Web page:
Technology take-over: Can teens survive?

November 03, 2009|By LAKIN THOMAS / Pulse correspondent

o Unplugged: A teen tries a tech-free day

In this age, we seem to rely on technology more than anything else. Even when we don't realize it, we are using technology. From popping that Hot Pocket into the microwave to punching endless numbers into the calculator, our fingers are thriving to touch the latest and greatest gadgets.

Have you ever really considered how much technology you use in a day? On an average day, how many of these do you use - laptop, cell phone, alarm clock, microwave. That's just naming a few. You may not realize it, but simple, everyday tasks are becoming reliant on using some form of technology.

Technology is slowly taking over our world, but that's not to say that it is a bad thing. Some of this new technology is helping us keep in touch with our troops overseas and others are helping us keep track of our never-ending busy schedules. We also use new gadgets to help us keep in touch with people who are up in space, to make sure that things are running smoothly. As you can see, technology may be frustrating to work with, but it really does help us accomplish what needs to be done.


We are also becoming a more advanced world. Take the cell phone for instance. Everyone's got one. You may have had a cell phone since you were 8 years old, or you might have just gotten it for your birthday last week. XCell phones were made so that it was possible for people to reach anyone no matter where they are. But when is the last time you actually saw someone carrying on a lengthy conversion using a cell phone. We have progressed past that. Now people are using cell phones to text, check their e-mail, search the Web, and find their way to work using a GPS. That's crazy! In addition, if you have an iPhone, the possibilities are basically endless. You can order clothes, check out local restaurants, and so much more. What would we do without this stuff now that we've become so used to it?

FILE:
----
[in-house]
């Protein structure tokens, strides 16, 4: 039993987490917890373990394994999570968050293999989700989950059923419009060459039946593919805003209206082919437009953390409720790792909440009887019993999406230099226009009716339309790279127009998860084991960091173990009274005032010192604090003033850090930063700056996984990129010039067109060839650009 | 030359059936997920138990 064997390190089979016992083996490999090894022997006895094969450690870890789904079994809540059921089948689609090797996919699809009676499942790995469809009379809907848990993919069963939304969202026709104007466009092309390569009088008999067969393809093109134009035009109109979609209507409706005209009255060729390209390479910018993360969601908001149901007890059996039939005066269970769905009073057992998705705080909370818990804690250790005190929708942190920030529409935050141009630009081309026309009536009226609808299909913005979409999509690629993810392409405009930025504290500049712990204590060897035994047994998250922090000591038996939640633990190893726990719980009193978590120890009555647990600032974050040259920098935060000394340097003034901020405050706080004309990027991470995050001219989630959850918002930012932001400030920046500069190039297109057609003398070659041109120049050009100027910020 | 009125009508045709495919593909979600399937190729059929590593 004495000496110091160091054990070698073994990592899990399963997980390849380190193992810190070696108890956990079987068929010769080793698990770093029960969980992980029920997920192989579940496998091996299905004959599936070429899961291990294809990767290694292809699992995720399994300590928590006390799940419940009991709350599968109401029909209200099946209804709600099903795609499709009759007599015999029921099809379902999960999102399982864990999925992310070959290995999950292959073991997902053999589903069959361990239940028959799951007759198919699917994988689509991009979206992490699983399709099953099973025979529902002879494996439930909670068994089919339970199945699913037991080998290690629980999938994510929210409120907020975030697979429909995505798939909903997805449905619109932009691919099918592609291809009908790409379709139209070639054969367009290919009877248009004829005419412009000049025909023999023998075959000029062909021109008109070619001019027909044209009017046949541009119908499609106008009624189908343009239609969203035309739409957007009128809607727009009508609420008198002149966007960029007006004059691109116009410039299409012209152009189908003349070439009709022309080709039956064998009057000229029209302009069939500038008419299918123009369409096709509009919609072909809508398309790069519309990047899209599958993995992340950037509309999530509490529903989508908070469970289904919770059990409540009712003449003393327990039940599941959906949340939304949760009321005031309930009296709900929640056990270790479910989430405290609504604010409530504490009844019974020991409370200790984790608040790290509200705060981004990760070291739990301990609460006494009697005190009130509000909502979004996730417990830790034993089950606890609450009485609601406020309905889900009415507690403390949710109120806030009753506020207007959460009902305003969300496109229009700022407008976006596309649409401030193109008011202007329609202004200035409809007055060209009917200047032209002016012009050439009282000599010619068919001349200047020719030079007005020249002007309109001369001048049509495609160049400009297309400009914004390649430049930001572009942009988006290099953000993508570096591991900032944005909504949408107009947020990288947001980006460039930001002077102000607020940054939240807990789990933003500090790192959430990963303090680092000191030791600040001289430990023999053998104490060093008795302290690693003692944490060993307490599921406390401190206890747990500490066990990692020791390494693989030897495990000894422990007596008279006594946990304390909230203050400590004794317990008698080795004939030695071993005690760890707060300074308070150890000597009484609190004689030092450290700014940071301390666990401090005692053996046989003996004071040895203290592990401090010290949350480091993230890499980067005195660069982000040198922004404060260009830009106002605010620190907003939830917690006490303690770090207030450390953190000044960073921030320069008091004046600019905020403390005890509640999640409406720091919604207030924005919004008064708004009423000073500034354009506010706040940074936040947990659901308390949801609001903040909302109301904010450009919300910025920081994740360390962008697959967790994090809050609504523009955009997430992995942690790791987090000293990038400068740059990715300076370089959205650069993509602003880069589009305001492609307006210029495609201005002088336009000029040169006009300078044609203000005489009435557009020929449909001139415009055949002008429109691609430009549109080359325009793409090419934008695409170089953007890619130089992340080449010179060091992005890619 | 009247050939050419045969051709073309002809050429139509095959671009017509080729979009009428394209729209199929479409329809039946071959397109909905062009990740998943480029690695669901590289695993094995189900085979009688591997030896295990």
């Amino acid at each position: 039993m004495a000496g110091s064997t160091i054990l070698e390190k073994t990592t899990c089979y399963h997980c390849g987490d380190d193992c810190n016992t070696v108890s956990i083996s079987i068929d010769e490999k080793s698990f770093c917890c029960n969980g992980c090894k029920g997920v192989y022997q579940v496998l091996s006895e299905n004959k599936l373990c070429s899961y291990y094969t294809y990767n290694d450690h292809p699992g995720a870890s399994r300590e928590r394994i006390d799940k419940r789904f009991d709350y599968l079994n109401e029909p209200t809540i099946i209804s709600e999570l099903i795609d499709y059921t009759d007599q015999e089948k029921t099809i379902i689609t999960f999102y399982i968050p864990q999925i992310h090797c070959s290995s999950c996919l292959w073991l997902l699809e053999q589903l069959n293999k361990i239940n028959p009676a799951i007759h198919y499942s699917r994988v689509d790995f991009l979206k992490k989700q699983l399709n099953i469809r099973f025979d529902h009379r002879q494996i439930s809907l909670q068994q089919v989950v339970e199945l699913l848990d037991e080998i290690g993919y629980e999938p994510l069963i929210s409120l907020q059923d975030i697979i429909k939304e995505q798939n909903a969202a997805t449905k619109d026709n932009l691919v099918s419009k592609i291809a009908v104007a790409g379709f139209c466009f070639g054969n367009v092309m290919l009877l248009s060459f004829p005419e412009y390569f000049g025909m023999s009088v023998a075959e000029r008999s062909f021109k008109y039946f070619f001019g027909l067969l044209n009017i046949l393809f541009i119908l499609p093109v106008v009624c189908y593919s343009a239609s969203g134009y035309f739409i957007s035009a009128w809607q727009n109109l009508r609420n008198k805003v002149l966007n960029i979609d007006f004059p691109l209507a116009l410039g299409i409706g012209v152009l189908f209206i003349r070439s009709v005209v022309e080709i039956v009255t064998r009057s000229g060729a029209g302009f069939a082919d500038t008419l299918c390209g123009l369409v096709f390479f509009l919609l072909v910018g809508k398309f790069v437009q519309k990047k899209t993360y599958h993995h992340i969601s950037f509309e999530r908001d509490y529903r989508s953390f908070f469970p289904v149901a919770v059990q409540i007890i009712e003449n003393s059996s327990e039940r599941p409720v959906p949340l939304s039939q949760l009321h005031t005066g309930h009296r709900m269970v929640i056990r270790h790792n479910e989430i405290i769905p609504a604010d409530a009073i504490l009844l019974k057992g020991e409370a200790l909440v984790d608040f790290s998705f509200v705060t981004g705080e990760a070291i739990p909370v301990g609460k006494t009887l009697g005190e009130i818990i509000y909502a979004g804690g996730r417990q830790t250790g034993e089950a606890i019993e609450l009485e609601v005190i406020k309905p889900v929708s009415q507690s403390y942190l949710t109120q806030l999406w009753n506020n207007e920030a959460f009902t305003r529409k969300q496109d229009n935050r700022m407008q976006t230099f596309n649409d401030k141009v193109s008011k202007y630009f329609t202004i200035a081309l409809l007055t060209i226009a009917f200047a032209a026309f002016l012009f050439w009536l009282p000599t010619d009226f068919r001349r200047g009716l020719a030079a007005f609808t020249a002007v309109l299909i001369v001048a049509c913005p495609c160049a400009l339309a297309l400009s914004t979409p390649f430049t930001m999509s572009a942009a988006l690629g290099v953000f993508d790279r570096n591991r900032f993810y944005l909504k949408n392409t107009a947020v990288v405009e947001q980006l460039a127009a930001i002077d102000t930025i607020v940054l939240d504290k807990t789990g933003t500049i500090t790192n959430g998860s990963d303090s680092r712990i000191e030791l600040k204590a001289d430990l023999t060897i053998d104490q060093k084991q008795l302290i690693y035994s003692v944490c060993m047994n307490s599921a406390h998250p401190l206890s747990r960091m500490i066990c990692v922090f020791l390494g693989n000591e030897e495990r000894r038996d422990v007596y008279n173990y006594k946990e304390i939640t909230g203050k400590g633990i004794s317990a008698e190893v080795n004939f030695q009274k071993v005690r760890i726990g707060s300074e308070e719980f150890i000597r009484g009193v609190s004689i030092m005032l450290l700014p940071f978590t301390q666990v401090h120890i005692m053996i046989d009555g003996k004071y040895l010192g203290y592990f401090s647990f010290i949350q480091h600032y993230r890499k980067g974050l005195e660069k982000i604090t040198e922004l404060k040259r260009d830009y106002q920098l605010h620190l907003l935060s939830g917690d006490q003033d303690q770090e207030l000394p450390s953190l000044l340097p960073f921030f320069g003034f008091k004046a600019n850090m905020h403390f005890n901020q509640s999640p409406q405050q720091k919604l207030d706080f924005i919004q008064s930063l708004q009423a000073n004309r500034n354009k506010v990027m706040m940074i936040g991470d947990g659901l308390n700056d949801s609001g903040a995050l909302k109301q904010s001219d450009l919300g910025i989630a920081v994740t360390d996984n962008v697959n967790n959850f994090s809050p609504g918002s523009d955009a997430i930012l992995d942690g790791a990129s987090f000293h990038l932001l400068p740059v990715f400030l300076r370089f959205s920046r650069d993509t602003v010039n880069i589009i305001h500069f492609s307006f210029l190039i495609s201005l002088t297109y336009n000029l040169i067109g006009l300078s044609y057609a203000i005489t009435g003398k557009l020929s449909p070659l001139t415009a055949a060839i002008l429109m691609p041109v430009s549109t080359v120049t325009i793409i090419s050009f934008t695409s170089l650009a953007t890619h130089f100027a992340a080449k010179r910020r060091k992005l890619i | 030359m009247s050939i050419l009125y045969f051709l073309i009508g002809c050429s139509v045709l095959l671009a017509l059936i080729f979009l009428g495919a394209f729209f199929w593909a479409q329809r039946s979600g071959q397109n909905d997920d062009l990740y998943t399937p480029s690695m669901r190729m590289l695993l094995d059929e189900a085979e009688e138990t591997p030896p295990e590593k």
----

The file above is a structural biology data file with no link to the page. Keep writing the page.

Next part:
Although the cell phone is a popular form of technology, there are many, many others that we might not even realize we rely on every day. For example, can you think about how many times you use a microwave in a week? I bet you would be surprised by the result. I mean, how could you possibly cook a microwave meal, if you didn't have a microwave?

Okay, here's a tough question: Could you survive without technology for one whole day? I talked to a few students from North Hagerstown High to find out what they thought about this challenge.

Emily Simmons, 15, said on an average day, she uses three basic forms of technology: her cell phone, her computer, and her iPod. Probably, the same three that most teenagers use on a day-to-day basis.

Melody Kight, 14, said she uses her cell phone and computer, and watches TV in her spare time. Watching TV is probably another top contender for forms of technology that teens use.

Both girls use a variety of technology, but could they go an entire day without it?

Emily said she probably could, but it would be very difficult with such a busy schedule.

Sometimes technology such as the cell phone is important to have when doing things such as sports and other extracurricular activities.

Melody's thought was based on her cell phone. She said her cell phone was "a key part of my day," and not having it would make it difficult for her to make plans and get things accomplished.

Another student from North High, Andrew Grove, 15, said it might be hard, but he could spend a whole day without technology. Drew said the three forms of technology he uses the most are watching TV, using the computer and playing video games.

As for his cell phone use, Drew said, of course should have need one because you never know when you might need it.

As you can see, our generation is becoming more and more dependent on using technology to help us do things easier and faster.

Is this a good thing or a bad thing? I'll leave that up for you to decide.

Lakin Thomas, 15, is a sophomore at North Hagerstown High School. She and fellow Pulse correspondent Brigitte Grewe have the same type of laptop.

The Herald-Mail Articles